Iv been flying since the 90s. I don't even have that much time or $ resources to meet those requirements. I would have to quit the hobby so would probably thousands of others. Its not a good idea.
Last edited:


Active member
I am with bhursey. This seems way to complex for a hobby, and if it WERE to be in place the hour requirements are way to low to gain any general proficiency. Not saying it has to be the 35 that you need for a PPL at a 141 school, but it should cover a bit more than that. I think a member of the hobby proposing so much FAA interaction is bad precedent to set as well. They may take it as a sign that we "want" them regulating us or are okay with it.


The Geeky Pilot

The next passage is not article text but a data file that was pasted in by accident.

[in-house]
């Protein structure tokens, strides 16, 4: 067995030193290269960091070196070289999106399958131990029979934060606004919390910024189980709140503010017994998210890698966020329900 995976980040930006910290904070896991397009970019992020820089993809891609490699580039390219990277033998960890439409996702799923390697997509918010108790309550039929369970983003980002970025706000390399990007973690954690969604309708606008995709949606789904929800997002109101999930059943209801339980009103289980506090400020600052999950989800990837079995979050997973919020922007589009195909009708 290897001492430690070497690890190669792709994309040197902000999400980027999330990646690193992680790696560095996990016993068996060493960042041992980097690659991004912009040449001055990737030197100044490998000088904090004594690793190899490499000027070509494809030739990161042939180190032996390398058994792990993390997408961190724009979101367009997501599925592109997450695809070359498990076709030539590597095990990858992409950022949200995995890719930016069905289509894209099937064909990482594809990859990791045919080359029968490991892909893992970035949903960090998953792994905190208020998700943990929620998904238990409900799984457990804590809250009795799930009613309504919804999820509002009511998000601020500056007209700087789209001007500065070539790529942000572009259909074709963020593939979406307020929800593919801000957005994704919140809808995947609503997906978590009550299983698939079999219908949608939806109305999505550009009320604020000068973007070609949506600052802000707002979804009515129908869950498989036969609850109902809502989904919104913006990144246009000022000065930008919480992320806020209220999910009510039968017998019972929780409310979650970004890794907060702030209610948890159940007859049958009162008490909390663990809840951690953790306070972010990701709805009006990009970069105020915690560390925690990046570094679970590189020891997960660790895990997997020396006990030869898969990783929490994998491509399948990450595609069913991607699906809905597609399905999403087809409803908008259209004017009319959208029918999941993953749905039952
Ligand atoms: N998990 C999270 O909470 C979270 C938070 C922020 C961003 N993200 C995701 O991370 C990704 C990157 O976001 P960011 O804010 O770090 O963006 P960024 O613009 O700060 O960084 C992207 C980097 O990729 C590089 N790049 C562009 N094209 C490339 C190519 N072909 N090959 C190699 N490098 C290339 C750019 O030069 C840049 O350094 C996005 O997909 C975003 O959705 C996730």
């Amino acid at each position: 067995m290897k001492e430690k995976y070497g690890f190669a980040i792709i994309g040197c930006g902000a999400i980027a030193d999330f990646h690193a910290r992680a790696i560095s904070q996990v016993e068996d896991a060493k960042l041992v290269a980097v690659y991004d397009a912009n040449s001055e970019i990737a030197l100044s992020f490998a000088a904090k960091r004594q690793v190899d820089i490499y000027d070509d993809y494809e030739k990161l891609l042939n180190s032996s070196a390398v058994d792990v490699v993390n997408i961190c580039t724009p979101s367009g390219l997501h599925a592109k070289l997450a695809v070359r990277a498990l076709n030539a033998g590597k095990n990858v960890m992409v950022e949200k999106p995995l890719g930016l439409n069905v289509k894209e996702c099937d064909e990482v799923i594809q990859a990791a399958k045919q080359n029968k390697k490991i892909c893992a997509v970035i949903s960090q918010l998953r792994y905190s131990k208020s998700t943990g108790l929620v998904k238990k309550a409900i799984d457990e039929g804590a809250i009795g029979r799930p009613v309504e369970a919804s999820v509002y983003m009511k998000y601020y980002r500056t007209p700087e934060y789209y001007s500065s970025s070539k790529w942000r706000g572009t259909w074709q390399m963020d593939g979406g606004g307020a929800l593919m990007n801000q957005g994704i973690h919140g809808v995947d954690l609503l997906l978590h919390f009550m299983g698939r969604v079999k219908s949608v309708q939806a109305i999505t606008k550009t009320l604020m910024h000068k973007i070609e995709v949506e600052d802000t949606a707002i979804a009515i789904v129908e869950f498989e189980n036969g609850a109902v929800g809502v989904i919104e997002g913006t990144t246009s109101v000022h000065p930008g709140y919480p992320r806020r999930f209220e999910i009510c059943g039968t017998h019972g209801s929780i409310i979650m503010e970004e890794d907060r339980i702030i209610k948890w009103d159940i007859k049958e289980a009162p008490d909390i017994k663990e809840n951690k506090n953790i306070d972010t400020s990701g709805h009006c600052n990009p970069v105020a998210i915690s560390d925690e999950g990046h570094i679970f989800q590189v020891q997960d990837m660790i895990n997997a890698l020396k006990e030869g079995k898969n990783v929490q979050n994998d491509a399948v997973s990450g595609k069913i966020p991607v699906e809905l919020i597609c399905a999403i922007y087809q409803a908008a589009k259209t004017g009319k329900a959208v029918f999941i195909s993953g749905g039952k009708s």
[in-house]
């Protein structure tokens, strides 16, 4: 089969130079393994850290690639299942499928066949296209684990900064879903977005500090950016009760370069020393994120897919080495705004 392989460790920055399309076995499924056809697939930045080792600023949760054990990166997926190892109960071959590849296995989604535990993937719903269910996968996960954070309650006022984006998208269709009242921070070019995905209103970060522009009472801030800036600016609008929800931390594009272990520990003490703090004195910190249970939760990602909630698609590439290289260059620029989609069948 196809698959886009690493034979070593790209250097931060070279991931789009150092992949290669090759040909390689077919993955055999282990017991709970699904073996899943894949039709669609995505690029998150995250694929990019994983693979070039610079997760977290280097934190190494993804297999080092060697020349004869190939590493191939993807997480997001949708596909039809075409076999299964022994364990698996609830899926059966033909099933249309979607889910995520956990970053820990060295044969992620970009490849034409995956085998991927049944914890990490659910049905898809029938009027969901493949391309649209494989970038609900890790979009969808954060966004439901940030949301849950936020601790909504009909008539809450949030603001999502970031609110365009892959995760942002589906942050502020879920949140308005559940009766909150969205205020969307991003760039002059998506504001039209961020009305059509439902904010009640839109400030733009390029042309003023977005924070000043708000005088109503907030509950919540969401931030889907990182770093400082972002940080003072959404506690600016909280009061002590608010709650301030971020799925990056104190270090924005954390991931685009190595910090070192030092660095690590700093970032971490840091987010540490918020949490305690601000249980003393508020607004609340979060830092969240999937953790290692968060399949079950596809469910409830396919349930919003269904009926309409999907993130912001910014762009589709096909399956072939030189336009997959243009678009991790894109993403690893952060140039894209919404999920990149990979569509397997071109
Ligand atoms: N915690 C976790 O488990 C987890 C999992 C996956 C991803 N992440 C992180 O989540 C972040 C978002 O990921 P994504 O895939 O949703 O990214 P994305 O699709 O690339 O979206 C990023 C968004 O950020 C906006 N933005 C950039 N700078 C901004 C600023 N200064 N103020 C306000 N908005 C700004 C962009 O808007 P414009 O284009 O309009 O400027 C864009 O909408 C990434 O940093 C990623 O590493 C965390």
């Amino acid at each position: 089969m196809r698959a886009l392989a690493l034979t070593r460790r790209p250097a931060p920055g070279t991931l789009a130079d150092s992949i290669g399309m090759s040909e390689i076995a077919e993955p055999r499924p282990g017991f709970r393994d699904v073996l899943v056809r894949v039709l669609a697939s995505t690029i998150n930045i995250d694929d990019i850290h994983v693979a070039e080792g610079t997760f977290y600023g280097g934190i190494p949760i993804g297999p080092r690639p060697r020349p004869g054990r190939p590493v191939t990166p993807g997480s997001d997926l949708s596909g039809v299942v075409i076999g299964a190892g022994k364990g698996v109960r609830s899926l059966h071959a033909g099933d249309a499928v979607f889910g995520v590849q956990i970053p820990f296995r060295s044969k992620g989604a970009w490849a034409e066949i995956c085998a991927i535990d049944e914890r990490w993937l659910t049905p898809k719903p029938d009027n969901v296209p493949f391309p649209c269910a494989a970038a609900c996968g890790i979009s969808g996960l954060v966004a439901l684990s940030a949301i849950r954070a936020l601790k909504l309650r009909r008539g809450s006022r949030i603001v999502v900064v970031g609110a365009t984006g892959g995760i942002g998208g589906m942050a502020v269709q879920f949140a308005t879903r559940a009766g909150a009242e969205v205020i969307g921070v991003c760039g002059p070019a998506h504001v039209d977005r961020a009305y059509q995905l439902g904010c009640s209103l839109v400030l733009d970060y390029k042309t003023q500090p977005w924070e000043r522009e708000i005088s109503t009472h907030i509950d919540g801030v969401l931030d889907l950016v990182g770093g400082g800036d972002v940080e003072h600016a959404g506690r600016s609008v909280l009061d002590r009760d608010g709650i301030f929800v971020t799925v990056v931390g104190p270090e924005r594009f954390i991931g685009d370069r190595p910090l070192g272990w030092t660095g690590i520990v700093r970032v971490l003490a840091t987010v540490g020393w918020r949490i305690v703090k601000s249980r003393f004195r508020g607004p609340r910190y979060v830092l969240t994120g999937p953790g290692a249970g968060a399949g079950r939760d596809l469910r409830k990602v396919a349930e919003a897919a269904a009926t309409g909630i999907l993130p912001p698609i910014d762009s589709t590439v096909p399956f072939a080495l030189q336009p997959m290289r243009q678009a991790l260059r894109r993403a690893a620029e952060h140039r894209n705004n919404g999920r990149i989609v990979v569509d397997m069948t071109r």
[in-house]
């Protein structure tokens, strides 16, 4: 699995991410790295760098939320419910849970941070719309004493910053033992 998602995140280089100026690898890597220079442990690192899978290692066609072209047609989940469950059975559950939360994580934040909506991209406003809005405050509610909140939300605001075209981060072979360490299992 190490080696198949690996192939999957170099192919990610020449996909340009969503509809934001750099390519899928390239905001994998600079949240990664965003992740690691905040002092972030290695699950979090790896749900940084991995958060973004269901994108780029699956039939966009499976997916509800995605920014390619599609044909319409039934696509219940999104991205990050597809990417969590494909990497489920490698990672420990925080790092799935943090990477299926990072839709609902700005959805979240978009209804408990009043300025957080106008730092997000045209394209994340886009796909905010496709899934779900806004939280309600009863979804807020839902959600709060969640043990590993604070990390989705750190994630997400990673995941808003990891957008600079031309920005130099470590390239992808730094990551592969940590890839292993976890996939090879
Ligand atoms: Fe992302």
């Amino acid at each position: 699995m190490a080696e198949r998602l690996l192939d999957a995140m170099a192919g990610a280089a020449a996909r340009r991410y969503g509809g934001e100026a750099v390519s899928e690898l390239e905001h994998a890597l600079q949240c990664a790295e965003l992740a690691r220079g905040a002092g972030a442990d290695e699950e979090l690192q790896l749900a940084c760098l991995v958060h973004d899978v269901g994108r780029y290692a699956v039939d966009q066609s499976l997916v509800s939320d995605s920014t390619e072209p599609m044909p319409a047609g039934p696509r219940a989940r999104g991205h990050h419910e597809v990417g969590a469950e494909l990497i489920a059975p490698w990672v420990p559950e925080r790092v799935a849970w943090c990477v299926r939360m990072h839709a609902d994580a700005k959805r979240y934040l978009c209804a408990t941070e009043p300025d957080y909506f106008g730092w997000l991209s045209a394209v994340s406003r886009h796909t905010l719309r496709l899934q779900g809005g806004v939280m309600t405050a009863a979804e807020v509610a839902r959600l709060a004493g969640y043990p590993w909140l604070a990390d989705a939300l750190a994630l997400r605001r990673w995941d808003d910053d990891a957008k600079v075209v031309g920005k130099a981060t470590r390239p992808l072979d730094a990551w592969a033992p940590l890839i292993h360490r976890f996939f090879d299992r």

The aeronautical model hobby community has been self regulating for what 80 years? Without issues. The problem is not RC pilots in general. It is the easy to fly and get camera multiroater platforms, with a few bad apples flying where they are not suppose to.. Im not against theses platforms. However people need to use common since on where to fly and where not to.. When I started flying in the mid 90s it was not easy the way it is now. There was no dual rates, no mixes like expo, no stabilization systems, not many arf kits "most were trainers", and RTF kits forget about it.. Getting started was around 500$ about 750$ in todays $. Our airal photography consisted of a disposable 35mm camera riged up with a servo to trigger the shutter. I worked at a hobby shop and basically to be able to successfully fly you had to join a club which consisted of AMA and rules, and even a check ride. Note the training was not mandatory at what you have. It was just to show you could safely fly at the field and control your aircraft. Many times I had people who wanted to do it on their own. Come back the next week for another airplane and club and ama forums. I normally always asked where they were going to fly it prior to selling the airplane. FYI: I soloed my first flight never having touched an RC airplane before. Of course I flew standard flight simulators. Like FS 95, check yagers flight training, and my dad is an airline pilot. I never used a buddy box. The trainer was like ok you got this.. hahaha